If oil prices were to rise by 20% or more in the coming months, the impact on the global economy would be significant. First, inflationary pressures that have receded in most key economies around the world would resurface, resulting in stagflation in areas such as Europe and in soaring inflation rates in key emerging markets. Second, with governments in many areas of the world enacting austerity measures designed to deal with the ongoing debt crisis, there will be little room for governments to subsidize oil prices, placing the burden squarely on struggling consumers and businesses. This will have a massive impact on poorer countries and could lead to more political unrest such as that which has occurred in the Middle East and North Africa over the past 15 months. Finally, another oil shock would have a massive impact on consumer and business confidence at a time when these measurements are finally beginning to recover from the economic woes of the past four years. If consumer and business confidence collapses, another downturn such as the one that took place in 2008 cannot be ruled out.

The Ungovernable Country (2012-03-14)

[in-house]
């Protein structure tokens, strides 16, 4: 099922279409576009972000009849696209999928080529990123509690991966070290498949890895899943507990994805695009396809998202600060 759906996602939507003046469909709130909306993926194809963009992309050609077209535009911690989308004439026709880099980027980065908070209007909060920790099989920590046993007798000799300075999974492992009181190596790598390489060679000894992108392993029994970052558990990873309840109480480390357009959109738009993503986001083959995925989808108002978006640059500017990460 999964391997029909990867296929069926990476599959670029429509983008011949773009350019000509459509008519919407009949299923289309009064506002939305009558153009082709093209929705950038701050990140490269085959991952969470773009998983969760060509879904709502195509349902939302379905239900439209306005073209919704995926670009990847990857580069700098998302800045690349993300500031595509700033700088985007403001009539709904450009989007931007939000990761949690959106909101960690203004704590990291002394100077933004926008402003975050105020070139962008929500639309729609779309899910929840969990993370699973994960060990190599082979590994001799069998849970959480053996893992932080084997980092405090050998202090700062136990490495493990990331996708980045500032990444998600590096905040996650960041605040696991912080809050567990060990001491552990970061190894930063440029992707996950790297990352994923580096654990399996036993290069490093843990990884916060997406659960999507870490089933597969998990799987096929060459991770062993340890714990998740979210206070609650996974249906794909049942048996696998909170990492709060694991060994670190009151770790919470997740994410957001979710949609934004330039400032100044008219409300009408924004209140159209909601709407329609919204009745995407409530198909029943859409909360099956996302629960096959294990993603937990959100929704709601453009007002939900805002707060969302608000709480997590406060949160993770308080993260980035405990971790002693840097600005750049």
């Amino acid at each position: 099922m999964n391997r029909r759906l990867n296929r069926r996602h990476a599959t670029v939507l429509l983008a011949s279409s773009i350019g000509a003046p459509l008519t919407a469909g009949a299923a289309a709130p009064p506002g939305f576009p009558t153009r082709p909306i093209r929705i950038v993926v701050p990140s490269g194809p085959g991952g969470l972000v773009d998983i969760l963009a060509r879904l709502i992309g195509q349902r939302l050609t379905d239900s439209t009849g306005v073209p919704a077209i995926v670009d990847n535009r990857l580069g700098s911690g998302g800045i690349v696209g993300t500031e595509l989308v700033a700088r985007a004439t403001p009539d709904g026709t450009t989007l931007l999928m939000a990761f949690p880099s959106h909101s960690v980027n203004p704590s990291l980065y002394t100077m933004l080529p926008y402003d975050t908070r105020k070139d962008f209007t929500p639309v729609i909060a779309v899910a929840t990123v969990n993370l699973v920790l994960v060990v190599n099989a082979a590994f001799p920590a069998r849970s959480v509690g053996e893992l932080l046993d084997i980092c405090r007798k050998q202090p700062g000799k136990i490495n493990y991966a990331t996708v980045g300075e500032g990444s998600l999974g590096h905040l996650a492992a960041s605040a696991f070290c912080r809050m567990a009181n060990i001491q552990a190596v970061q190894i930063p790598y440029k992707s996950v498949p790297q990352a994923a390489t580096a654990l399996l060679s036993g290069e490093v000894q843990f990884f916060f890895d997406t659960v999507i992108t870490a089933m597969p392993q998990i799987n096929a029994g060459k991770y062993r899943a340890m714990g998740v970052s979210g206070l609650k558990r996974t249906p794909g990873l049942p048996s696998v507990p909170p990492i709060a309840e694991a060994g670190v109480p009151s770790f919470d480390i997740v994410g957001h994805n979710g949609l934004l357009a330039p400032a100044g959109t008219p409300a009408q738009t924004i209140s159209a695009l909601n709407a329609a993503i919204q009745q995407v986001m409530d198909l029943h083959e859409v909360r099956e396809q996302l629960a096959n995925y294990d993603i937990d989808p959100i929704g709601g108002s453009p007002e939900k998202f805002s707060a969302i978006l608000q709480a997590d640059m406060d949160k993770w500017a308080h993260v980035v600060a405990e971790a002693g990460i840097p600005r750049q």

With public support for continuing military operations in Afghanistan dropping sharply in the United States, Britain and other countries with military forces in that country, it is increasingly likely that the bulk of foreign forces in Afghanistan will be withdrawn from that country over the next two years. In the meantime, it appears increasingly unlikely that the security forces under the control of the Afghan government in Kabul will be able to maintain control over many areas of their own country once these foreign forces are withdrawn. As a result, Afghanistan is likely to once again be a highly decentralized country facing a myriad of internal conflicts, much as it was when the Taliban seized power in the 1990s.

The recent scandals involving the burning of Korans and the killing of Afghan civilians by a rogue US soldier have led to soaring tensions between the Afghan population and the large contingents of foreign troops, contractors and aid workers currently in Afghanistan. As these tensions rise, foreign governments, most importantly the one in Washington, are more determined than ever to withdraw most of their military and civilian personnel from Afghanistan sooner rather than later. In fact, there is a growing possibility that a majority of US and other forces could be withdrawn from Afghanistan as soon as mid-2013, well ahead of schedule.